In a rare situation for bankruptcy cases, a judge handed down a punitive fine against a bank on behalf of a debtor who was treated wrongly in the bankruptcy proceedings. In the case, Bank of America was given punitive damages by a bankruptcy judge to the tune of $45 million. In its opinion explaining what happened, and justifying the judgment, the court said it wanted to set an example of the bank and make it hurt so that it was not shrugged off at a board meeting.
This case began after a California couple found itself in financial troubles because of the recent recession and a loss of business. They tried for a prolonged period of time to renegotiate the terms of their mortgage with the bank, and each time they did the bank put them off and at the same time threatened them with foreclosure. This cat-and-mouse game with the bank drove them to filing for bankruptcy.
The couple filed for Chapter 13 bankruptcy, which they hoped would allow them to restructure their debt and work out a plan with the bank to lower their interest rate. That is what should have happened. Chapter 13 bankruptcies are for wage earners who continue to make money and can put together a plan to pay back their creditors under better terms. It benefits both parties because creditors do not have to take a loss, and debtors can still get relief from their financial troubles.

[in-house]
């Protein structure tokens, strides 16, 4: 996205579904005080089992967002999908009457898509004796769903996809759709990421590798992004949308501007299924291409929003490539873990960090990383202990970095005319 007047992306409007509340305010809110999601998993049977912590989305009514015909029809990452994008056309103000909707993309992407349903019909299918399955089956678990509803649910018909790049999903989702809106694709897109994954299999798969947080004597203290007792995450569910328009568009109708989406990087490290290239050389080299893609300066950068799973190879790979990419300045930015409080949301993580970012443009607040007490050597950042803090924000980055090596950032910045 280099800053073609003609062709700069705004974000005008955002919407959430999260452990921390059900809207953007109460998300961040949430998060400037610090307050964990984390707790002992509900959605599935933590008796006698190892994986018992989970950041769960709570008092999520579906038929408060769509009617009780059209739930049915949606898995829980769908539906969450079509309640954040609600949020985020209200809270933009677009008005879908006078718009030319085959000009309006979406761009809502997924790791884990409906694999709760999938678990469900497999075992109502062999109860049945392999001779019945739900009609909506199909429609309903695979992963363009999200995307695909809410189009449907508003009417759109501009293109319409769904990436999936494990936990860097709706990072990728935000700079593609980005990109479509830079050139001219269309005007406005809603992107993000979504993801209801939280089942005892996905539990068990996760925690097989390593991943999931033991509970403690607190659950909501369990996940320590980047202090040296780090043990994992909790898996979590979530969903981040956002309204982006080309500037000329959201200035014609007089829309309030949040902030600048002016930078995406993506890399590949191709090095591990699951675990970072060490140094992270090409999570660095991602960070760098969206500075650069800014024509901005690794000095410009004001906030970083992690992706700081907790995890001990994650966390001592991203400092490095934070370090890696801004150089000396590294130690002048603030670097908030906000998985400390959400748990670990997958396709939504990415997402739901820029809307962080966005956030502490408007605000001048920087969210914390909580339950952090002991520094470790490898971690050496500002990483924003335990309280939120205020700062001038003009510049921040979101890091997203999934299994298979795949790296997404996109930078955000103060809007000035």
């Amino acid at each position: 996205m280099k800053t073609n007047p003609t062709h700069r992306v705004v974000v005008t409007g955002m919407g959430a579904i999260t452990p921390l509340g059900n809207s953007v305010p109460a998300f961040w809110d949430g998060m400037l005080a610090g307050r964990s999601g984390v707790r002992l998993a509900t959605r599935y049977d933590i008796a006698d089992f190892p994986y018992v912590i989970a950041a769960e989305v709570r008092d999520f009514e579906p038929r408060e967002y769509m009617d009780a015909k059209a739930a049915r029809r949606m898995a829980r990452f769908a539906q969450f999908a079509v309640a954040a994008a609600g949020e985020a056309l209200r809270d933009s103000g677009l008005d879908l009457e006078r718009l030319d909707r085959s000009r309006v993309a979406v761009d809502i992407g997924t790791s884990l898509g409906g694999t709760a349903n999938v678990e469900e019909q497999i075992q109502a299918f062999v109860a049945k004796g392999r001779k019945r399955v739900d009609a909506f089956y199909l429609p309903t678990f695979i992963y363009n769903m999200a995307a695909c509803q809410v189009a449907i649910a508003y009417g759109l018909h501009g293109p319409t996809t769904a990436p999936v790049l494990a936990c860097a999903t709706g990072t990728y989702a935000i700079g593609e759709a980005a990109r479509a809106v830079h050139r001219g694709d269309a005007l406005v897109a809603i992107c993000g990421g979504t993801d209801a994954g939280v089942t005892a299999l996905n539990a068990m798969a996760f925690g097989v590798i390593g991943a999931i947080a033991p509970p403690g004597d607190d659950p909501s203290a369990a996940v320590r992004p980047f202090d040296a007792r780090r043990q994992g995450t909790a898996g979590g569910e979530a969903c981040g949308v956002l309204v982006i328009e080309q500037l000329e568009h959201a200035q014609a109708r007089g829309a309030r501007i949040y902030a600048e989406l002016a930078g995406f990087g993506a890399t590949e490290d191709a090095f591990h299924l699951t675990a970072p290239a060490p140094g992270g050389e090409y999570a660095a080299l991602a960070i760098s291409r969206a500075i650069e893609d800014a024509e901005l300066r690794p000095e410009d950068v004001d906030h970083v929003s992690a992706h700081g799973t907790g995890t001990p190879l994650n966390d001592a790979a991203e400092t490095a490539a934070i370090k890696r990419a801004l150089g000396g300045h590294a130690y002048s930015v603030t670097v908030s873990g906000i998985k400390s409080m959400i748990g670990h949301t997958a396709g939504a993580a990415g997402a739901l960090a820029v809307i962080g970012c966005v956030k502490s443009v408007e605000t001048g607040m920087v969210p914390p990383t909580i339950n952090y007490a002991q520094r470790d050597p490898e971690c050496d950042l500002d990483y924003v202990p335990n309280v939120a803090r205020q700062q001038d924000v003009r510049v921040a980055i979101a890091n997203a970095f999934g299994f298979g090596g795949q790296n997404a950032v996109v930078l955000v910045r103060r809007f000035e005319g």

The Automatic Stay in the Bankruptcy Code
Under the Bankruptcy Code, 11 U.S.C. § 362(c)(2), any foreclosure proceedings or other proceedings against a debtor must go under a pause, or in legal terms a stay. This lets the debtor take a break from getting evicted from his or her home, or the results of some other financial stress. The stay is automatic under the law, so there is no excuse when a company violates this provision of the law.
Despite the automatic stay provision of the Bankruptcy Code, in this case the Bank of America continued to evict this couple from their home. Before going to court against them, they should have checked the public records to see whether they had declared bankruptcy, but they did not do it. Even though the company did know about the bankruptcy, they continued to evict the couple. This whole ordeal had a devastating effect on the family.
They sued the bank for violation of the automatic stay provisions in the Bankruptcy Code, and won their case in tremendous fashion. The judge was irate with how the bank treated this couple, and brought the full force of the law against them.
Deciding if Bankruptcy is Right for You
Choosing whether to go through bankruptcy is an important decision. If you are at that point in your life, you have options. No matter what chapter of bankruptcy works best for you, at The Bankruptcy Law Center will help you understand what your options are, and what we can do to fight for you. Contact us today.
(image courtesy of Michael Mroczek)